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I apply the textures in max and turn the 'show map in viewport' button on so when I go to a 'smooth and highlight' viewing mode I can view the texture. This is invaluable since I can rotate and tweak my mapping coordinates and get instant feedback on the model. For the head of Sleeg I use a straight cylindrical projection and apply a 64 x 64 texture to the object. For the torso I use a spherical projection because of the segmented look and spherical will get more into the cracks and crannies than a cylindrical will. I could put a 'uv unwrap' modifier on either of these to make sure the coverage is there but if it looks right in the view then it's good enough for me. In Quake3:Arena we apply textures to objects that are named after the .tga file used as the bitmap. All attributes except mirror in the uv dialog box reflect in the game once the object is brought into the world but attributes in the material editor don't reflect other than the name of the material. I do however usually turn the illumination of the map all the way up in a case of laying down uv's for another artist since I could care less what the texture looks like in shaded mode and only care about complete coverage. In the case of cylindrical maps coverage needs tweaked occasionally at the ends of the cylinder and in a spherical projection the top and bottom of the sphere warps the texture pretty bad and requires the projection to be rotated so those areas aren't seen easily.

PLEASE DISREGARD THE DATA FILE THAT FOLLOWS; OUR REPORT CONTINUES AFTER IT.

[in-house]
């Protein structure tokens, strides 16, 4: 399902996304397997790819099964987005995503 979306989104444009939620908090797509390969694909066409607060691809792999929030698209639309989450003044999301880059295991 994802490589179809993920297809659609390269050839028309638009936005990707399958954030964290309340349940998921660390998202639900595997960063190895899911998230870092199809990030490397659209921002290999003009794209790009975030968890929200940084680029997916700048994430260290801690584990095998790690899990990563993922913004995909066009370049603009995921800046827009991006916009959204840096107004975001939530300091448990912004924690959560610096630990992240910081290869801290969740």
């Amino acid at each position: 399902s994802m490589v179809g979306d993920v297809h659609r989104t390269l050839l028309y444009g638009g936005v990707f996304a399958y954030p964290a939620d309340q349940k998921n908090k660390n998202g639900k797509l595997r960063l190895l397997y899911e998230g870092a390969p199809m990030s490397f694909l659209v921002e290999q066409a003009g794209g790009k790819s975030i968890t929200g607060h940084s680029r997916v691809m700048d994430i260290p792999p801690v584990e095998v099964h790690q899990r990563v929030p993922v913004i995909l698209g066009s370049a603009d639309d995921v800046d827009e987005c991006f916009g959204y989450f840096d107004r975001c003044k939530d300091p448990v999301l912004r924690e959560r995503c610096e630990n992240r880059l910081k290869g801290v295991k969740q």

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As I create and assign each texture I just name it numerically using the name of the character as the base. Descriptive files get cumbersome and I've found this to be the cleanest and least time-consuming method. So as of now we have sleeg01.tga assigned to the head, sleeg02.tga assigned to the torso, sleeg03.tga to the abs and sleeg04.tga to the hips. Sleeg01 and sleeg03 are 64 by 64, sleeg02 is 128 by 64 and sleeg03 is 64 x 32 pixels in dimension. Note they're all by power of 2.